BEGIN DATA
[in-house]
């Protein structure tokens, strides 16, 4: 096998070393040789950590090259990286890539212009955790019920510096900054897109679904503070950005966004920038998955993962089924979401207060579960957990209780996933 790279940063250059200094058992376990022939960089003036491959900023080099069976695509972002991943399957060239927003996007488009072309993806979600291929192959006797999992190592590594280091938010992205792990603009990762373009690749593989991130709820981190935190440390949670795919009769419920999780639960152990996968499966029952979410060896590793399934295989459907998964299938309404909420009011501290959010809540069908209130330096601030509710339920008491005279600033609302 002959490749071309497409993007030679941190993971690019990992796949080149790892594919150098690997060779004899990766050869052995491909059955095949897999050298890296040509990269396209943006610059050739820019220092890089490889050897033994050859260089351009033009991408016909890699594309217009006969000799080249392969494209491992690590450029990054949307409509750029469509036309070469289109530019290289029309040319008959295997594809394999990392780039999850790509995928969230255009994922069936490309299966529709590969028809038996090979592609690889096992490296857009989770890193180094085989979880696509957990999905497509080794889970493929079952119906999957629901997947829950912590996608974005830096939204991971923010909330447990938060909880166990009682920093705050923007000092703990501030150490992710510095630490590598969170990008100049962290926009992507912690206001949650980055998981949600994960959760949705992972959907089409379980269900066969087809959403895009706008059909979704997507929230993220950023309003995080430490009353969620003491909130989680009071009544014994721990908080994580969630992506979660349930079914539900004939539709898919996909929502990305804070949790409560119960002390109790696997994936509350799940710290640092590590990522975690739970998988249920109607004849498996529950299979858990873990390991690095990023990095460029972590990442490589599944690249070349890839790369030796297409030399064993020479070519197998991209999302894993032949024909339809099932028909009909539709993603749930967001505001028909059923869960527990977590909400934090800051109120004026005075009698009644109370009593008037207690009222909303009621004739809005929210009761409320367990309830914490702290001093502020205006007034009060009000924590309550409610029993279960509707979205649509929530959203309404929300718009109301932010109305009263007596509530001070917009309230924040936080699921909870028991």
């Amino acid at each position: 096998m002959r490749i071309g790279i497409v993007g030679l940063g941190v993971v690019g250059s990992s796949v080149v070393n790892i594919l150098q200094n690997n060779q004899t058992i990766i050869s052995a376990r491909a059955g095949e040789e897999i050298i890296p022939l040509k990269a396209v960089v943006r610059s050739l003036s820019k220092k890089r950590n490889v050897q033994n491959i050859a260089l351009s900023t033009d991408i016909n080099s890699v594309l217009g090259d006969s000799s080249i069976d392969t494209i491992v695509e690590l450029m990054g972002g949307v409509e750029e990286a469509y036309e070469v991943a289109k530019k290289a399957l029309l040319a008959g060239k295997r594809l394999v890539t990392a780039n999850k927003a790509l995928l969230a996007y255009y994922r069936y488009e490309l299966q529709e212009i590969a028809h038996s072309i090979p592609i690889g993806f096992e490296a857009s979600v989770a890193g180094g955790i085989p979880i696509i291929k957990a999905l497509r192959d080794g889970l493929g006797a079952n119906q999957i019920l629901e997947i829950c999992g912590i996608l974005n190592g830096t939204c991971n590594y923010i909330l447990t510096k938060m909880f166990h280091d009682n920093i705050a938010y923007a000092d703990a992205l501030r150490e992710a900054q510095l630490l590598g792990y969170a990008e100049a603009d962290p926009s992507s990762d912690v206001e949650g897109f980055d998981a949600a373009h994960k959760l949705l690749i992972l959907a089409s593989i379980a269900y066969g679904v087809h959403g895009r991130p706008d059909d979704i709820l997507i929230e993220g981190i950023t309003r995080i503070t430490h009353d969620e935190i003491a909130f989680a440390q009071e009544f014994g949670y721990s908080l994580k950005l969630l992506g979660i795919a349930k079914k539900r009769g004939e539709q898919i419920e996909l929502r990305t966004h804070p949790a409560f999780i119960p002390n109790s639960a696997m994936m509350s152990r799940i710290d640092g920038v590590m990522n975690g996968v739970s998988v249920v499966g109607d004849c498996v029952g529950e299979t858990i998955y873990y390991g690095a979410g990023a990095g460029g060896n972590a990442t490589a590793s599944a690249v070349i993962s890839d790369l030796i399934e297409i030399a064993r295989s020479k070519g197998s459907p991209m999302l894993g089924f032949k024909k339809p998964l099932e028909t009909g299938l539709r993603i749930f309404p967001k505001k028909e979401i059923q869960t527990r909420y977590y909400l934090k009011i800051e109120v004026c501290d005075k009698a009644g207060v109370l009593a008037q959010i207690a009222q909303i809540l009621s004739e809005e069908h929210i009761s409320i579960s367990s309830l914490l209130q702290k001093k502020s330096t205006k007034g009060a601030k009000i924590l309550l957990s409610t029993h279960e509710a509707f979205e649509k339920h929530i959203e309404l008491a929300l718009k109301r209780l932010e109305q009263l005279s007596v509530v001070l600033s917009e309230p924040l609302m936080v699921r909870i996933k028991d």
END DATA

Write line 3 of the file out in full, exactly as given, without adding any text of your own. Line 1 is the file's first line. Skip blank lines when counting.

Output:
């Amino acid at each position: 096998m002959r490749i071309g790279i497409v993007g030679l940063g941190v993971v690019g250059s990992s796949v080149v070393n790892i594919l150098q200094n690997n060779q004899t058992i990766i050869s052995a376990r491909a059955g095949e040789e897999i050298i890296p022939l040509k990269a396209v960089v943006r610059s050739l003036s820019k220092k890089r950590n490889v050897q033994n491959i050859a260089l351009s900023t033009d991408i016909n080099s890699v594309l217009g090259d006969s000799s080249i069976d392969t494209i491992v695509e690590l450029m990054g972002g949307v409509e750029e990286a469509y036309e070469v991943a289109k530019k290289a399957l029309l040319a008959g060239k295997r594809l394999v890539t990392a780039n999850k927003a790509l995928l969230a996007y255009y994922r069936y488009e490309l299966q529709e212009i590969a028809h038996s072309i090979p592609i690889g993806f096992e490296a857009s979600v989770a890193g180094g955790i085989p979880i696509i291929k957990a999905l497509r192959d080794g889970l493929g006797a079952n119906q999957i019920l629901e997947i829950c999992g912590i996608l974005n190592g830096t939204c991971n590594y923010i909330l447990t510096k938060m909880f166990h280091d009682n920093i705050a938010y923007a000092d703990a992205l501030r150490e992710a900054q510095l630490l590598g792990y969170a990008e100049a603009d962290p926009s992507s990762d912690v206001e949650g897109f980055d998981a949600a373009h994960k959760l949705l690749i992972l959907a089409s593989i379980a269900y066969g679904v087809h959403g895009r991130p706008d059909d979704i709820l997507i929230e993220g981190i950023t309003r995080i503070t430490h009353d969620e935190i003491a909130f989680a440390q009071e009544f014994g949670y721990s908080l994580k950005l969630l992506g979660i795919a349930k079914k539900r009769g004939e539709q898919i419920e996909l929502r990305t966004h804070p949790a409560f999780i119960p002390n109790s639960a696997m994936m509350s152990r799940i710290d640092g920038v590590m990522n975690g996968v739970s998988v249920v499966g109607d004849c498996v029952g529950e299979t858990i998955y873990y390991g690095a979410g990023a990095g460029g060896n972590a990442t490589a590793s599944a690249v070349i993962s890839d790369l030796i399934e297409i030399a064993r295989s020479k070519g197998s459907p991209m999302l894993g089924f032949k024909k339809p998964l099932e028909t009909g299938l539709r993603i749930f309404p967001k505001k028909e979401i059923q869960t527990r909420y977590y909400l934090k009011i800051e109120v004026c501290d005075k009698a009644g207060v109370l009593a008037q959010i207690a009222q909303i809540l009621s004739e809005e069908h929210i009761s409320i579960s367990s309830l914490l209130q702290k001093k502020s330096t205006k007034g009060a601030k009000i924590l309550l957990s409610t029993h279960e509710a509707f979205e649509k339920h929530i959203e309404l008491a929300l718009k109301r209780l932010e109305q009263l005279s007596v509530v001070l600033s917009e309230p924040l609302m936080v699921r909870i996933k028991d």